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    Bpost share price plummets as strike takes hold

    © Belga
    © Belga

    The share price in the semi-state owned Bpost dropped by more than 10% when stock markets opened on Thursday, as the effects of unions’ week-long strike spread. But the strike, while a blow to market confidence, was not the only reason for shares to drop below €12 for the first time ever. Bpost just released its quarterly figures, which showed ebitda at €78.9 million, well below the €112.4 million forecast by analysts. The shares dropped by over 10%, and made Bpost the worst-performing share in the Bel20 index of top Belgian companies.

    The strike started on Tuesday evening, but instead of being an all-out strike, each day saw a different department affected, starting with sorting offices, then transport and distribution, central services, the call centre and individual mail carriers today. On Monday administration will down tools, and on Tuesday the strike will culminate with the parcels service stopping work.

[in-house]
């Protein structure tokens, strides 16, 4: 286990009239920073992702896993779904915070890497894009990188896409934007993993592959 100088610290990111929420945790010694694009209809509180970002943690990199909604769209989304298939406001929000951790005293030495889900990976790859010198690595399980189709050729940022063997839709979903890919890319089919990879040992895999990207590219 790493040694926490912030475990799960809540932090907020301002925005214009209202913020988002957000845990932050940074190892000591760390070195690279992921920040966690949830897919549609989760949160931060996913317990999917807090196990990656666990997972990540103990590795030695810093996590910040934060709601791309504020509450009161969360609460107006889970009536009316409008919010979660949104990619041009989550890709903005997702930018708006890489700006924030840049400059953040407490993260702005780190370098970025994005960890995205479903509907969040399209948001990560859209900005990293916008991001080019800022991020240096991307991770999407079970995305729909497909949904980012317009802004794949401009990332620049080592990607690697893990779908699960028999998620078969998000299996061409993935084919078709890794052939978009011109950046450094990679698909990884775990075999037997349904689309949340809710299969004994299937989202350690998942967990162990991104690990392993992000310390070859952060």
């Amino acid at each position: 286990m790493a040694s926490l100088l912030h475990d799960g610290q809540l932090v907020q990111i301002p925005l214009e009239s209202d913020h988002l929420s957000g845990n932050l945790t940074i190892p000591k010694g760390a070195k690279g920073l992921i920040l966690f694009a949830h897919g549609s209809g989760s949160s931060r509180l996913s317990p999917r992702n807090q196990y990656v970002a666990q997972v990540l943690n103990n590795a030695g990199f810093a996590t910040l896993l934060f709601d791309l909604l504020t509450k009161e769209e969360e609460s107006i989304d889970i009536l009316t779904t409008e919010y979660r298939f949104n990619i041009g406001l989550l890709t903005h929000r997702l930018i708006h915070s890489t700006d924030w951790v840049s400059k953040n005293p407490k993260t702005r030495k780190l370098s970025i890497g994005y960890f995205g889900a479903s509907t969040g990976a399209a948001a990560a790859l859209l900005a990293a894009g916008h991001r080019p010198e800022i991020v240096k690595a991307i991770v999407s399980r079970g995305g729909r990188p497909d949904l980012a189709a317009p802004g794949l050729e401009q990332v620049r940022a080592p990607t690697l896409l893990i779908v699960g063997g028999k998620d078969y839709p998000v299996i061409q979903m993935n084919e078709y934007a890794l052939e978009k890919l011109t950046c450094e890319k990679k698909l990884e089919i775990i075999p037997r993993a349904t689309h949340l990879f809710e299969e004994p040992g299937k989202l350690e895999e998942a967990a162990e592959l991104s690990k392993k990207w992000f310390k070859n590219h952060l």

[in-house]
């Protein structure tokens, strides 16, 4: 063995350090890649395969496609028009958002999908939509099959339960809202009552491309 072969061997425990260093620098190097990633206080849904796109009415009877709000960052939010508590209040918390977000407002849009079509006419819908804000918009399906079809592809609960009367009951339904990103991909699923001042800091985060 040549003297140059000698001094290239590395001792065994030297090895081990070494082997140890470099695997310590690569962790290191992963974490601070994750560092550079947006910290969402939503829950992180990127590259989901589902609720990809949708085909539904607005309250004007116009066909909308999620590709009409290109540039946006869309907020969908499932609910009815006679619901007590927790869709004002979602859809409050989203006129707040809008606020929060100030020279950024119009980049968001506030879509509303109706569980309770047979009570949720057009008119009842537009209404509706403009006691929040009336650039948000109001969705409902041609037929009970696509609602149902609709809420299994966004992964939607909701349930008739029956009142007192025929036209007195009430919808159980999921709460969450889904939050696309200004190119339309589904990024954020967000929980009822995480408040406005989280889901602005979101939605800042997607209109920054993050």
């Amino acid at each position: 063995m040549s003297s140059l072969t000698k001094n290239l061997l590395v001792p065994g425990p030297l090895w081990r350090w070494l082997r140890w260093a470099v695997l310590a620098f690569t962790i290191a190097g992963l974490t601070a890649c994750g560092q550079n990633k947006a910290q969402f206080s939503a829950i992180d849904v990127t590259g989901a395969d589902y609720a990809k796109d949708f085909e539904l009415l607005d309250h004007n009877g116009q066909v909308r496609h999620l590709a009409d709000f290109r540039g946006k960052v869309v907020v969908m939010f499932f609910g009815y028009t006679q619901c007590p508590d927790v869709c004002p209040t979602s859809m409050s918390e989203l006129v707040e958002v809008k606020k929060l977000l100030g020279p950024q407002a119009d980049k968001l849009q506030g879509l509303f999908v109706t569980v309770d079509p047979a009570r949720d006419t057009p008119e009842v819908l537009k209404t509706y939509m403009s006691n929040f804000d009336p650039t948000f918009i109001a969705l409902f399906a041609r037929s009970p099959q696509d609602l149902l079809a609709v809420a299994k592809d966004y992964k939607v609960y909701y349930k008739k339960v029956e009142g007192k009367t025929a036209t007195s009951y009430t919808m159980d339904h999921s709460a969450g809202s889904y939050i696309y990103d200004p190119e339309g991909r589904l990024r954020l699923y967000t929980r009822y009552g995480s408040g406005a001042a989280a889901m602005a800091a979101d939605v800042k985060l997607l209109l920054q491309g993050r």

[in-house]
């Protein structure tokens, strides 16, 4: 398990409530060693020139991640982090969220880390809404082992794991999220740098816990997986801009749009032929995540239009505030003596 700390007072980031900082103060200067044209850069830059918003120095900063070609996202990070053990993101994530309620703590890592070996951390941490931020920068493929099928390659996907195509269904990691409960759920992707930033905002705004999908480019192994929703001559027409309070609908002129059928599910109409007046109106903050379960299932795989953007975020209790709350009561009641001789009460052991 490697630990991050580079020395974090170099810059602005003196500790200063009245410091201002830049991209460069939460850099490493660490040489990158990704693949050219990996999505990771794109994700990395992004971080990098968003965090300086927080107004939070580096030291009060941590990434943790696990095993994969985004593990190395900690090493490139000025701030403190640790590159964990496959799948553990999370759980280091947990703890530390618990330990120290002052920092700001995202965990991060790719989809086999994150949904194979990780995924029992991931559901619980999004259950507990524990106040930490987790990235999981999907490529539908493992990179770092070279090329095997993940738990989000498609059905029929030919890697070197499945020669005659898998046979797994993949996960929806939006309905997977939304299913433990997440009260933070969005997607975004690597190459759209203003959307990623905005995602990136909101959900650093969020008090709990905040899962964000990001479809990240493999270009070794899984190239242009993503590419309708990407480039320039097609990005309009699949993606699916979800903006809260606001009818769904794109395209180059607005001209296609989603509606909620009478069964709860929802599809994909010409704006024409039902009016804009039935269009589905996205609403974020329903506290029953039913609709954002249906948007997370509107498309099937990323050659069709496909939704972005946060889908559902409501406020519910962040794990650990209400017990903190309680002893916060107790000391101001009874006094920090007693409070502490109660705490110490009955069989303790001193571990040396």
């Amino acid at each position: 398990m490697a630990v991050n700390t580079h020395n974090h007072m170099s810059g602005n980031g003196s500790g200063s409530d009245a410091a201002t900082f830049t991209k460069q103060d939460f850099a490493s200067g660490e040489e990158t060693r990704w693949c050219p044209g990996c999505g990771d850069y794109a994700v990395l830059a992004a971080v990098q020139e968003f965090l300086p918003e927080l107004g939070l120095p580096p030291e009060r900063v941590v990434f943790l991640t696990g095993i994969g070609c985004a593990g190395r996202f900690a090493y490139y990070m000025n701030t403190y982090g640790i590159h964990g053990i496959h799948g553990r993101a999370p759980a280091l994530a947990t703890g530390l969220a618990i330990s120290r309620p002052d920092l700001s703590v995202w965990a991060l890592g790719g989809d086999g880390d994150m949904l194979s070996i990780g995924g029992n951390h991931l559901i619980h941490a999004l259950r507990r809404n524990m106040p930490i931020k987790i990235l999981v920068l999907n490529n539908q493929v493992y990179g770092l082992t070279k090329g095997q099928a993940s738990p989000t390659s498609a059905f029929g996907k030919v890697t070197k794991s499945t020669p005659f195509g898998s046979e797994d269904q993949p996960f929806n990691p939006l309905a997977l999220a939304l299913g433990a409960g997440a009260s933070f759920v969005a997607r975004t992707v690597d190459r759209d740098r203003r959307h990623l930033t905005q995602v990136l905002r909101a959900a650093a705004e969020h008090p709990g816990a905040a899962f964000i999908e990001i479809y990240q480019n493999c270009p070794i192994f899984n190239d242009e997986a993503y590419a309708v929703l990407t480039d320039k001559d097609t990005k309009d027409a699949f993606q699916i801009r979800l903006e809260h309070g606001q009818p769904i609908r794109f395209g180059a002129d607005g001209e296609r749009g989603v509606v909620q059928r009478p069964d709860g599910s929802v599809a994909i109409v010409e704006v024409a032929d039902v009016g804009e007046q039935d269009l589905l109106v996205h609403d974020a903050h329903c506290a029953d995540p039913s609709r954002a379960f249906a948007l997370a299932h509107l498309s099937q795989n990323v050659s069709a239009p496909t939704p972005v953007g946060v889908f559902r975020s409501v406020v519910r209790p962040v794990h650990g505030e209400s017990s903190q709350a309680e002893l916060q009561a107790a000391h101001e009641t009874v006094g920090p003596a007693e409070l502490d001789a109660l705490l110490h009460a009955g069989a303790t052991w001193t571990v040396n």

However while one service is down each day, each has a knock-on effect on the others. A strike at sorting offices means distribution has nothing to distribute, while mail carriers have no mail to carry. And even when the strike is over, Bpost faces the problem of shifting the backlog resulting from the action.

    Meanwhile both management and unions announced that they had discussed the situation all day on Wednesday, but no breakthrough had been found, despite a number of “important and concrete proposals”. Talks will begin again on Monday.

    And it was revealed how the strike is affecting other sectors of the economy. The funeral business has complained it is unable to send out death notices on behalf of bereaved families to inform friends and relatives of the details of funerals.

    At the same time, the courts across the country have complained they are unable to send out legal correspondence such as traffic fines and reminders – of which 18,000 go out every day. The courts have no option but to use Bpost, half-owned by the state, to carry registered letters. When deliveries are made late, the people being fined have less time to pay. And in the cases of summonses to appear as an accused or a witness, court dates may have to be changed because the recipients were not contacted on time.

    Alan Hope
    The Brussels Times